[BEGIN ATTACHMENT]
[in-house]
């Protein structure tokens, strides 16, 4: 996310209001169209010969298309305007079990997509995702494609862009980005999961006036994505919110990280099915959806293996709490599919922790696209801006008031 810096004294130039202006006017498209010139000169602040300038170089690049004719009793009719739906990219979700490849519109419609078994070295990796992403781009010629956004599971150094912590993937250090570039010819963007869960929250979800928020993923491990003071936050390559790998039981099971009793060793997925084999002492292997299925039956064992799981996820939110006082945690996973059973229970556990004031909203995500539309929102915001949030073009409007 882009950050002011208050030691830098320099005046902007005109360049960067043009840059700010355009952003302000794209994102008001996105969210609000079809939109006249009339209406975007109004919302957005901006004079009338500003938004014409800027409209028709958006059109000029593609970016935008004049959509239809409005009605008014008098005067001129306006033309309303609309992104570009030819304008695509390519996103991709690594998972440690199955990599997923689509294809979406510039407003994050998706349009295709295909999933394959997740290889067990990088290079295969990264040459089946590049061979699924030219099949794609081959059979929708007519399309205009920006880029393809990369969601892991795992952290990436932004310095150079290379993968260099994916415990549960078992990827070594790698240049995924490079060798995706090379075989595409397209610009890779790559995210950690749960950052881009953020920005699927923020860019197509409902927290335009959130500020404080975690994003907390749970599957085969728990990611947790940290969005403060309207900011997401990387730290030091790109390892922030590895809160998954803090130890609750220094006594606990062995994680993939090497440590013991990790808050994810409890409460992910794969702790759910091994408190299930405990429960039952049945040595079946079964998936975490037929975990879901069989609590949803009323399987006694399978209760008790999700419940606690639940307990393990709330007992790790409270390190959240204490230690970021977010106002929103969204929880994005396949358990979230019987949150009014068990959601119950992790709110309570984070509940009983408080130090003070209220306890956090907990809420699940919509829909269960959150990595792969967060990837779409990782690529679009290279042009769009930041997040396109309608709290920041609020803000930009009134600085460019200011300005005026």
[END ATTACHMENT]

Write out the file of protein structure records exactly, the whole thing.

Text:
[in-house]
């Protein structure tokens, strides 16, 4: 996310209001169209010969298309305007079990997509995702494609862009980005999961006036994505919110990280099915959806293996709490599919922790696209801006008031 810096004294130039202006006017498209010139000169602040300038170089690049004719009793009719739906990219979700490849519109419609078994070295990796992403781009010629956004599971150094912590993937250090570039010819963007869960929250979800928020993923491990003071936050390559790998039981099971009793060793997925084999002492292997299925039956064992799981996820939110006082945690996973059973229970556990004031909203995500539309929102915001949030073009409007 882009950050002011208050030691830098320099005046902007005109360049960067043009840059700010355009952003302000794209994102008001996105969210609000079809939109006249009339209406975007109004919302957005901006004079009338500003938004014409800027409209028709958006059109000029593609970016935008004049959509239809409005009605008014008098005067001129306006033309309303609309992104570009030819304008695509390519996103991709690594998972440690199955990599997923689509294809979406510039407003994050998706349009295709295909999933394959997740290889067990990088290079295969990264040459089946590049061979699924030219099949794609081959059979929708007519399309205009920006880029393809990369969601892991795992952290990436932004310095150079290379993968260099994916415990549960078992990827070594790698240049995924490079060798995706090379075989595409397209610009890779790559995210950690749960950052881009953020920005699927923020860019197509409902927290335009959130500020404080975690994003907390749970599957085969728990990611947790940290969005403060309207900011997401990387730290030091790109390892922030590895809160998954803090130890609750220094006594606990062995994680993939090497440590013991990790808050994810409890409460992910794969702790759910091994408190299930405990429960039952049945040595079946079964998936975490037929975990879901069989609590949803009323399987006694399978209760008790999700419940606690639940307990393990709330007992790790409270390190959240204490230690970021977010106002929103969204929880994005396949358990979230019987949150009014068990959601119950992790709110309570984070509940009983408080130090003070209220306890956090907990809420699940919509829909269960959150990595792969967060990837779409990782690529679009290279042009769009930041997040396109309608709290920041609020803000930009009134600085460019200011300005005026």